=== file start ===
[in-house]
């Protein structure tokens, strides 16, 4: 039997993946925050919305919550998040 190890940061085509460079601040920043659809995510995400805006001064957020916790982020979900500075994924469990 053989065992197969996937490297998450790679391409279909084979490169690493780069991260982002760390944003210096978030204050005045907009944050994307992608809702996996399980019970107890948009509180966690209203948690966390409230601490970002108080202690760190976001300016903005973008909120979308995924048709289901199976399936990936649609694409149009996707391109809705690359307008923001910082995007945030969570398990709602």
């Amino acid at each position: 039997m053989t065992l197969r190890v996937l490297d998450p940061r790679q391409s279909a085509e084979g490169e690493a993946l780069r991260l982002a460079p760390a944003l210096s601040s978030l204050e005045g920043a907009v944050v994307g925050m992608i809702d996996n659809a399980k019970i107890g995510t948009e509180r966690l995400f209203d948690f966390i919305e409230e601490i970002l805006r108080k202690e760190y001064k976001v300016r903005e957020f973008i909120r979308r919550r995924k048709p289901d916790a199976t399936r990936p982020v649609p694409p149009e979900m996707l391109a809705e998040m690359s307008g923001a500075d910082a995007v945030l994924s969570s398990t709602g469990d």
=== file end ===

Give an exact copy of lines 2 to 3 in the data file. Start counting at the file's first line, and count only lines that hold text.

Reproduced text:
């Protein structure tokens, strides 16, 4: 039997993946925050919305919550998040 190890940061085509460079601040920043659809995510995400805006001064957020916790982020979900500075994924469990 053989065992197969996937490297998450790679391409279909084979490169690493780069991260982002760390944003210096978030204050005045907009944050994307992608809702996996399980019970107890948009509180966690209203948690966390409230601490970002108080202690760190976001300016903005973008909120979308995924048709289901199976399936990936649609694409149009996707391109809705690359307008923001910082995007945030969570398990709602």
């Amino acid at each position: 039997m053989t065992l197969r190890v996937l490297d998450p940061r790679q391409s279909a085509e084979g490169e690493a993946l780069r991260l982002a460079p760390a944003l210096s601040s978030l204050e005045g920043a907009v944050v994307g925050m992608i809702d996996n659809a399980k019970i107890g995510t948009e509180r966690l995400f209203d948690f966390i919305e409230e601490i970002l805006r108080k202690e760190y001064k976001v300016r903005e957020f973008i909120r979308r919550r995924k048709p289901d916790a199976t399936r990936p982020v649609p694409p149009e979900m996707l391109a809705e998040m690359s307008g923001a500075d910082a995007v945030l994924s969570s398990t709602g469990d």